New studies have revealed a strong link between hearing loss and mental health.
And there’s something else that both of these disorders have in common – they often go unacknowledged and neglected by patients and health professionals. For millions of people who are seeking solutions to mental health problems, acknowledging this connection could lead to potential improvements.
We understand that hearing loss is widespread, but only a handful of studies have dealt with its impact on mental health.
Research has found that more than 11 percent of individuals with measurable hearing loss also had signs of clinical depression. Depression was only reported by 5 percent of the general population so this finding is significant. Depression was evaluated by the severity and frequency of the symptoms and a basic questionnaire based on self-reporting of hearing loss was used. They discovered depression was most common in individuals between the ages of 18 and 69. Dr. Chuan-Ming Li, a researcher at NICDC and the author of this study, found “a significant connection between severe depression and hearing loss”.
Your Risk of Depression Doubles With Neglected Hearing Loss
Another study, published in JAMA Otolaryngology-Head and Neck Surgery, revealed that people with age-related hearing loss (a very common chronic condition in senior citizens) experienced more signs of depression and the more severe the hearing loss – the higher the chance of depression. After audiometric hearing testing, participants were evaluated for depression. This study also reported that the chance of depression nearly doubles in individuals with even slight hearing loss. What’s more, many older than 70 who suffer from mild hearing loss (which has also been known to raise the chance of cognitive decline and dementia) aren’t diagnosed or treated. Clearly, there’s a connection between the two even though a strong cause and effect relationship hasn’t yet been established.
In order to communicate successfully and remain active, hearing is crucial. Embarrassment, anxiety, and potential loss of self-esteem can be the result of the professional and social blunders that come with hearing loss. If left unaddressed, these feelings can result in a steady withdrawal. People withdraw from friends and family as well as from physical activity. This seclusion, over time, can lead to depression and loneliness.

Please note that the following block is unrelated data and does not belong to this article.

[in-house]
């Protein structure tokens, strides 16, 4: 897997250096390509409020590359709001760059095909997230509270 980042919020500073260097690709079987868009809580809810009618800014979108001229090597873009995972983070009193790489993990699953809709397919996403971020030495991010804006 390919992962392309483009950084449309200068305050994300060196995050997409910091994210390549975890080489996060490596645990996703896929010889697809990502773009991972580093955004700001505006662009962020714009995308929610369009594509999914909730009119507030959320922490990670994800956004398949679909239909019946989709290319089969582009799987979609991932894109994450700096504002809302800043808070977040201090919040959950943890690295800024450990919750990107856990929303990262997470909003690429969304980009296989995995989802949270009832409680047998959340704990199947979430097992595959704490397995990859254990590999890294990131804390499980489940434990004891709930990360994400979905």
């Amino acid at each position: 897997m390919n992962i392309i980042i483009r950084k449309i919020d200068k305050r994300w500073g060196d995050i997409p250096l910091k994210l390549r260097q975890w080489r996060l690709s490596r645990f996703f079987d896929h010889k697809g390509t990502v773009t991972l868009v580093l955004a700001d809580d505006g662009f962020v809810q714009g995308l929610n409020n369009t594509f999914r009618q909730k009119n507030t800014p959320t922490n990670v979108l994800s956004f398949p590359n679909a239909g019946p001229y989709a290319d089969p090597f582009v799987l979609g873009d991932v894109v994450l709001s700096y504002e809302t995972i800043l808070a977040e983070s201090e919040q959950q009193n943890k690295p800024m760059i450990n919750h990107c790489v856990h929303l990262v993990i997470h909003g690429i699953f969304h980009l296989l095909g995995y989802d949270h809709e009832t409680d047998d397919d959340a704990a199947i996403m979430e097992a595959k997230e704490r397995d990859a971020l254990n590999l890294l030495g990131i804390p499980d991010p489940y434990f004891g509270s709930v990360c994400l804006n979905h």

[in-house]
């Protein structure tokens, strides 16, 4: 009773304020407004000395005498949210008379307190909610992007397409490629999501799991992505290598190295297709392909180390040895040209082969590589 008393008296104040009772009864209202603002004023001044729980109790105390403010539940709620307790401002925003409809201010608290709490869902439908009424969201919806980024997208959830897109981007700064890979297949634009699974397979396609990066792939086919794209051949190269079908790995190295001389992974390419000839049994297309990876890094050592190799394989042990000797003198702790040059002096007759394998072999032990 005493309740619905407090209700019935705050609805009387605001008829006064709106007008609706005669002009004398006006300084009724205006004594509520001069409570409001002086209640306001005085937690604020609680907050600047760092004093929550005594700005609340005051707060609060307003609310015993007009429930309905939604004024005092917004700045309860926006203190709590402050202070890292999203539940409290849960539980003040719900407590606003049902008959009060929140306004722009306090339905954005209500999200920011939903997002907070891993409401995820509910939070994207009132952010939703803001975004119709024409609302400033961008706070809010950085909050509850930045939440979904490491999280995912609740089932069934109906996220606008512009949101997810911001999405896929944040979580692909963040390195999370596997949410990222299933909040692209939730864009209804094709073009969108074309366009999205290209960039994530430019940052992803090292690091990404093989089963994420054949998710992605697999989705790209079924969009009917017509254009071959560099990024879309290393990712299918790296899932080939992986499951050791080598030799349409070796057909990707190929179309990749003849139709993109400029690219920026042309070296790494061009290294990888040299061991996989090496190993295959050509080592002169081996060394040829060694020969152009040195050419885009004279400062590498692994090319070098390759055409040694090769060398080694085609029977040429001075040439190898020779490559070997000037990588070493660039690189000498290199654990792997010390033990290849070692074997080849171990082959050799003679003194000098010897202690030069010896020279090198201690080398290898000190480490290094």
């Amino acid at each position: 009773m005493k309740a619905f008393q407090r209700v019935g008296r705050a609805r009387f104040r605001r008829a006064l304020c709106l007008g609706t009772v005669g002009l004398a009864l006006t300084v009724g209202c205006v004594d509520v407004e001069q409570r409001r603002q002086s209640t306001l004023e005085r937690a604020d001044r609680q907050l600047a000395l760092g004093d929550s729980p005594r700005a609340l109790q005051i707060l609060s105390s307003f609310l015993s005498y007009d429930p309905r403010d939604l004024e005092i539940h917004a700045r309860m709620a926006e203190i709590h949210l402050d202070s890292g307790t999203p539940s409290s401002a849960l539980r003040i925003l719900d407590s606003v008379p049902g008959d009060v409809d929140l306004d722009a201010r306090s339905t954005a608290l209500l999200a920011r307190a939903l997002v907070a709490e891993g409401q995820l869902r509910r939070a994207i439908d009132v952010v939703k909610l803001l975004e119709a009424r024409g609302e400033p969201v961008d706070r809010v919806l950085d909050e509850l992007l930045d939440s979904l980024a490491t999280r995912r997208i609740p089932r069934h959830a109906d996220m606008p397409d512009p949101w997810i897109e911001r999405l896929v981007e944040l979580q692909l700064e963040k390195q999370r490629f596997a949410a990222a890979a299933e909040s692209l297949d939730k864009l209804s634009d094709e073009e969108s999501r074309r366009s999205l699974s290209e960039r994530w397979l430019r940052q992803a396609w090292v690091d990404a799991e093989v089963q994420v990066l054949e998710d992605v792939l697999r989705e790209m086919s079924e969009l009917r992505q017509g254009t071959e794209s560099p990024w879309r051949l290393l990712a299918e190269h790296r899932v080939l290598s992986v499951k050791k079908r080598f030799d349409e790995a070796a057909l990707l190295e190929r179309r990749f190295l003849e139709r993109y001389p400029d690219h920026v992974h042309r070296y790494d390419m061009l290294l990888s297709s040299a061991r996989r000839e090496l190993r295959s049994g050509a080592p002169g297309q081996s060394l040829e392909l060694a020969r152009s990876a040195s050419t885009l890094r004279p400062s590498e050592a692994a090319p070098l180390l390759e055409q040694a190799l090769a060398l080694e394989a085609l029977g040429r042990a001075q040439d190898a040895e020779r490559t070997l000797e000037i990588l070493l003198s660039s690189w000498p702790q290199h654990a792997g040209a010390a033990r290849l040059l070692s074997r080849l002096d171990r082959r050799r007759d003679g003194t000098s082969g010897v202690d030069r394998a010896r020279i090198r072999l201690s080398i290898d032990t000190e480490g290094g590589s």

Hearing is About More Than Just Ears
Hearing loss is about more than the ears as is underscored by its connection with depression. Your brain, your quality of life, healthy aging, and general health are all impacted by your hearing. This indicates that within your overall healthcare, your hearing professional is an important part. People with hearing loss frequently deal with fatigue, confusion, and aggravation.
The good news: Seeking professional care and testing at the earliest sign of a hearing issue helps counter this issue. Studies suggest that treating hearing loss early greatly diminishes their risk. It is essential that physicians recommend regular hearing examinations. Hearing impairment isn’t the only thing that a hearing exam can reveal, after all. Care providers should also look for indications of depression in people who may be dealing with either or both. Fatigue, difficulty concentrating, loss of appetite, impatience, and overall loss of interest and sadness are all symptoms.
Don’t suffer in silence. Give us a call to make an appointment if you suspect you might have hearing loss.